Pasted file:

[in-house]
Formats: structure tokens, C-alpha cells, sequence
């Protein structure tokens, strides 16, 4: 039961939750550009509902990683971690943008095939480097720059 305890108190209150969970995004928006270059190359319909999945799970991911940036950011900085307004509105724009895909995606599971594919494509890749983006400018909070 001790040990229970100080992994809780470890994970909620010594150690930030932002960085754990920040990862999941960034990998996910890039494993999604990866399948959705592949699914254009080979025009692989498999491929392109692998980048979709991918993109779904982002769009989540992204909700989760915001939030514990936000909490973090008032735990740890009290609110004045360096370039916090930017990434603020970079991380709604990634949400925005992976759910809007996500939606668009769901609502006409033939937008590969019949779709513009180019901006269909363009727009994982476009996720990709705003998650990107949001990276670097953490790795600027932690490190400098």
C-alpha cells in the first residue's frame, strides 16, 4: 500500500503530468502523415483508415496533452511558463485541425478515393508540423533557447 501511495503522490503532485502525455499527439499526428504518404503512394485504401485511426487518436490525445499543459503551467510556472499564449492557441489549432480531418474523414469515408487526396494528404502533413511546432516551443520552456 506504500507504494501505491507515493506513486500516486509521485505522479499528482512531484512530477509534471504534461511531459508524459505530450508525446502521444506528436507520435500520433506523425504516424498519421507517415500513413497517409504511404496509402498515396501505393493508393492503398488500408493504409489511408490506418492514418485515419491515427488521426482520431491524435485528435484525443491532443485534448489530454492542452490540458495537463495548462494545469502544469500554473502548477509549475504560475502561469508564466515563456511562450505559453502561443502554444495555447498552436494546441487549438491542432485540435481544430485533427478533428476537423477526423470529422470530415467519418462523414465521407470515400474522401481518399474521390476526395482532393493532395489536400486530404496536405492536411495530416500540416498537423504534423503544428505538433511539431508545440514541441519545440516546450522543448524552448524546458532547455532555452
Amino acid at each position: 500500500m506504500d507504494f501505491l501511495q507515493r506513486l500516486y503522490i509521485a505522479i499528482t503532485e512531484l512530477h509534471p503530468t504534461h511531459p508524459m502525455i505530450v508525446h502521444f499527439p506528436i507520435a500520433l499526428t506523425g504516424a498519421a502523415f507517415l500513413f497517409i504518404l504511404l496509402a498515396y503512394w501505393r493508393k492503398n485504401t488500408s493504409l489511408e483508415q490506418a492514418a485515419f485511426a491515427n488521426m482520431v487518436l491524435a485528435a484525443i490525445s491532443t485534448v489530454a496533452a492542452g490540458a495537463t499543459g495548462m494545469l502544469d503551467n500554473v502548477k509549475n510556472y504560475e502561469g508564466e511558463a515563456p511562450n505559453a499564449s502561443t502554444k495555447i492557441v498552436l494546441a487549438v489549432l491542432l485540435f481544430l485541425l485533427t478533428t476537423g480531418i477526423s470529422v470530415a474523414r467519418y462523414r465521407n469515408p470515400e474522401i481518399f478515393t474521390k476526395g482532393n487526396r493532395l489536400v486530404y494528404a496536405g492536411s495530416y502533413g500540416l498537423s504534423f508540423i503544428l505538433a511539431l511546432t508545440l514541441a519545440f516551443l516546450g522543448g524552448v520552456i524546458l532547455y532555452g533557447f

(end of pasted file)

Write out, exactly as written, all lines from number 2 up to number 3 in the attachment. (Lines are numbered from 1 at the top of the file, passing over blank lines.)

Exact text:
Formats: structure tokens, C-alpha cells, sequence
């Protein structure tokens, strides 16, 4: 039961939750550009509902990683971690943008095939480097720059 305890108190209150969970995004928006270059190359319909999945799970991911940036950011900085307004509105724009895909995606599971594919494509890749983006400018909070 001790040990229970100080992994809780470890994970909620010594150690930030932002960085754990920040990862999941960034990998996910890039494993999604990866399948959705592949699914254009080979025009692989498999491929392109692998980048979709991918993109779904982002769009989540992204909700989760915001939030514990936000909490973090008032735990740890009290609110004045360096370039916090930017990434603020970079991380709604990634949400925005992976759910809007996500939606668009769901609502006409033939937008590969019949779709513009180019901006269909363009727009994982476009996720990709705003998650990107949001990276670097953490790795600027932690490190400098």